"Earlier this year (2014), we released the mysterious, bewitching LAmour, a 1983 private press record thought to be the only release by one of musics true lost talents: Lewis. So lost, in fact, was Lewis, he eluded every effort to track him down. Scant details were known: just a series of possibly apocryphal stories about a sports car-driving Canadian with a model on his arm and a habit of skipping town when there were bills to be paid. Deciding that Lewis spider web-delicate songs demanded to be heard, we put the album out anyway, offering to present the due royalties to anyone who could prove they were Lewis. One sure thing was this: Lewis was a man of many names: Randall A. Wulff among them. Now we have either found another alias -- or perhaps even his real name -- on the sleeve of a completely unknown album. Sourced soon after the re-release of LAmour, Romantic Times is the 1985 follow-up to LAmour -- and its released as Lewis Baloue. The name may be slightly different, but this is absolutely our man: a familiar blond posing on the sleeve, a familiar, tortured voice pouring his heart out over languid synths and synthetic waltz beats. Remastered from a sealed, vinyl copy of the ultra-rare album, the album was discovered in the vaults of DJ and collector Kevin Sipreano Howes in Vancouver, BC. Its so rare that what is, at present, the only other known copy -- found in the same Calgary store where Aaron Levin discovered a batch of sealed copies of LAmour -- is presently soaring into quadruple digits on eBay. Even engineer Dan Lowe, credited for working on the album at Calgarys Thunder Road Studios, remembered little about the session other than that Lewis seemed to be under the influence. Yet the music is utterly captivating. The album further fleshes out the Lewis myth -- we see him pictured in that white suit with his famous white Mercedes and a private jet too; we hear him focussing more intently on matters of the heart, and appearing to unravel in the process. I felt like I was witnessing a full-blown exorcism of a phantom clad in the finest linen, writes filmmaker and historian Jack D. Fleischer in his brand new liner notes. This record went further [than LAmour]. It was a personal plea, of sorts. Something had gone wrong. Nerves were clearly exposed. It paints Lewis, then, as being more like a David Lynch character than even his debut did, exposing the darkness beneath the sheen. LP version, housed in deluxe Stoughton tip-on gatefold jacket. Includes download card." - Light in the Attic.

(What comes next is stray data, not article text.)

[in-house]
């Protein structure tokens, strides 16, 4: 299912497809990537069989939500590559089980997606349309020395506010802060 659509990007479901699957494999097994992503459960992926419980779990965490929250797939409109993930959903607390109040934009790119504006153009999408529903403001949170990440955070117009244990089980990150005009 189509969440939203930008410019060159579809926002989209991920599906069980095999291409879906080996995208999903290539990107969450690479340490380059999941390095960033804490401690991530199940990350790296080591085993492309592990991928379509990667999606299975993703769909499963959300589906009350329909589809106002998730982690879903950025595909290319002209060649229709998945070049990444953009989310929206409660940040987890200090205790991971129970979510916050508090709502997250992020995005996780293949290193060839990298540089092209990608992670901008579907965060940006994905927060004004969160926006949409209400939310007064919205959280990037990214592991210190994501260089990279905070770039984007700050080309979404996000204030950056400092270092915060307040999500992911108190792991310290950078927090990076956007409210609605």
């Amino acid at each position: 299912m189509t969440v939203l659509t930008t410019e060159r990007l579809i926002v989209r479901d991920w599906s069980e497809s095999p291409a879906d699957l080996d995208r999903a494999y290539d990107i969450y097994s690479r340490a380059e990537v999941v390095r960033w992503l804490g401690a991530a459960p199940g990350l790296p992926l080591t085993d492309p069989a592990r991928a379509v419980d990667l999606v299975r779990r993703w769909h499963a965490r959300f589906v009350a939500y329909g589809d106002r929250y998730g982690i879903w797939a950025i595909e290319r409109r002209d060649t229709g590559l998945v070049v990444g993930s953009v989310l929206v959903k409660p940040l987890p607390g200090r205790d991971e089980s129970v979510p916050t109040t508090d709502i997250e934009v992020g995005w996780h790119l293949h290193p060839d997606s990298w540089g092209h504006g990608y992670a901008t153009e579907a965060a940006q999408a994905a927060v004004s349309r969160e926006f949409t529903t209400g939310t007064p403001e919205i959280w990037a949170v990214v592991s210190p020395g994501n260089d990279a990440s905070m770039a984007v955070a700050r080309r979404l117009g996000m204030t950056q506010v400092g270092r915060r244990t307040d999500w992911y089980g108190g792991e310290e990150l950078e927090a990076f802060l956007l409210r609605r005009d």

by artist / 0-9    A    B    C    D    E    F    G    H    I    J    K    L    M    N    O    P    Q    R    S    T    U    V    W    X    Y    Z    V/A \   by label